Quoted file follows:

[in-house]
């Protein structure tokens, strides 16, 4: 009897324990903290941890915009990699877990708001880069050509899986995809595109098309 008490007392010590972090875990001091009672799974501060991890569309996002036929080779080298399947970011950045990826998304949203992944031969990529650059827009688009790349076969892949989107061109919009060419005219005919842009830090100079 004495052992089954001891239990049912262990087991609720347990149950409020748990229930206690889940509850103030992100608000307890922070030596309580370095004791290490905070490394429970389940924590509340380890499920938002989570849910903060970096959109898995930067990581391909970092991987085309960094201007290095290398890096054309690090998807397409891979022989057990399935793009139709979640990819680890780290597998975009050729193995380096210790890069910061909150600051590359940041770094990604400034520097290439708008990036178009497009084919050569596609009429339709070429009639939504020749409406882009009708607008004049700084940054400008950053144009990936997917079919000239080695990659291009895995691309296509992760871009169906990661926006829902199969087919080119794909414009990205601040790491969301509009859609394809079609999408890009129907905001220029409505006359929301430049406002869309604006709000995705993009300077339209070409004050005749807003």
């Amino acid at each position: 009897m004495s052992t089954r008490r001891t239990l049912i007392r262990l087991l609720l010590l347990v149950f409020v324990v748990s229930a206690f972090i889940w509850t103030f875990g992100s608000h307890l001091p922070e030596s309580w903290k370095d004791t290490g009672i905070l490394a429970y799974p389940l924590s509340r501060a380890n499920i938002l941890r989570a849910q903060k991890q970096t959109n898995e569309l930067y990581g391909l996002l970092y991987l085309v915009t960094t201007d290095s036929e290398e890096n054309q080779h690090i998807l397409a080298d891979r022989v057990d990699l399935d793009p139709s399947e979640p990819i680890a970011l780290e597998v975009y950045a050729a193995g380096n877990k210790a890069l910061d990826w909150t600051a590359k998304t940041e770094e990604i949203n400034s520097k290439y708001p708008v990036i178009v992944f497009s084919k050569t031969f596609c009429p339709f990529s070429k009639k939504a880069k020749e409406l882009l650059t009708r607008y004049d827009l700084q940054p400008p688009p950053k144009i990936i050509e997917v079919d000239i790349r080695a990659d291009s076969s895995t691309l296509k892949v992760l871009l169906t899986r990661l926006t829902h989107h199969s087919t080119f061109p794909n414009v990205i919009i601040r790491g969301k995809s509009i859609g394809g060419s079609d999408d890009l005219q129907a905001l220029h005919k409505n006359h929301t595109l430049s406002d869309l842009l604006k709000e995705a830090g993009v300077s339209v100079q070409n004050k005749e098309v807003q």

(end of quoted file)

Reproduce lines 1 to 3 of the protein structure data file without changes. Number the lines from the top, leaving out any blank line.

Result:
[in-house]
């Protein structure tokens, strides 16, 4: 009897324990903290941890915009990699877990708001880069050509899986995809595109098309 008490007392010590972090875990001091009672799974501060991890569309996002036929080779080298399947970011950045990826998304949203992944031969990529650059827009688009790349076969892949989107061109919009060419005219005919842009830090100079 004495052992089954001891239990049912262990087991609720347990149950409020748990229930206690889940509850103030992100608000307890922070030596309580370095004791290490905070490394429970389940924590509340380890499920938002989570849910903060970096959109898995930067990581391909970092991987085309960094201007290095290398890096054309690090998807397409891979022989057990399935793009139709979640990819680890780290597998975009050729193995380096210790890069910061909150600051590359940041770094990604400034520097290439708008990036178009497009084919050569596609009429339709070429009639939504020749409406882009009708607008004049700084940054400008950053144009990936997917079919000239080695990659291009895995691309296509992760871009169906990661926006829902199969087919080119794909414009990205601040790491969301509009859609394809079609999408890009129907905001220029409505006359929301430049406002869309604006709000995705993009300077339209070409004050005749807003």
């Amino acid at each position: 009897m004495s052992t089954r008490r001891t239990l049912i007392r262990l087991l609720l010590l347990v149950f409020v324990v748990s229930a206690f972090i889940w509850t103030f875990g992100s608000h307890l001091p922070e030596s309580w903290k370095d004791t290490g009672i905070l490394a429970y799974p389940l924590s509340r501060a380890n499920i938002l941890r989570a849910q903060k991890q970096t959109n898995e569309l930067y990581g391909l996002l970092y991987l085309v915009t960094t201007d290095s036929e290398e890096n054309q080779h690090i998807l397409a080298d891979r022989v057990d990699l399935d793009p139709s399947e979640p990819i680890a970011l780290e597998v975009y950045a050729a193995g380096n877990k210790a890069l910061d990826w909150t600051a590359k998304t940041e770094e990604i949203n400034s520097k290439y708001p708008v990036i178009v992944f497009s084919k050569t031969f596609c009429p339709f990529s070429k009639k939504a880069k020749e409406l882009l650059t009708r607008y004049d827009l700084q940054p400008p688009p950053k144009i990936i050509e997917v079919d000239i790349r080695a990659d291009s076969s895995t691309l296509k892949v992760l871009l169906t899986r990661l926006t829902h989107h199969s087919t080119f061109p794909n414009v990205i919009i601040r790491g969301k995809s509009i859609g394809g060419s079609d999408d890009l005219q129907a905001l220029h005919k409505n006359h929301t595109l430049s406002d869309l842009l604006k709000e995705a830090g993009v300077s339209v100079q070409n004050k005749e098309v807003q």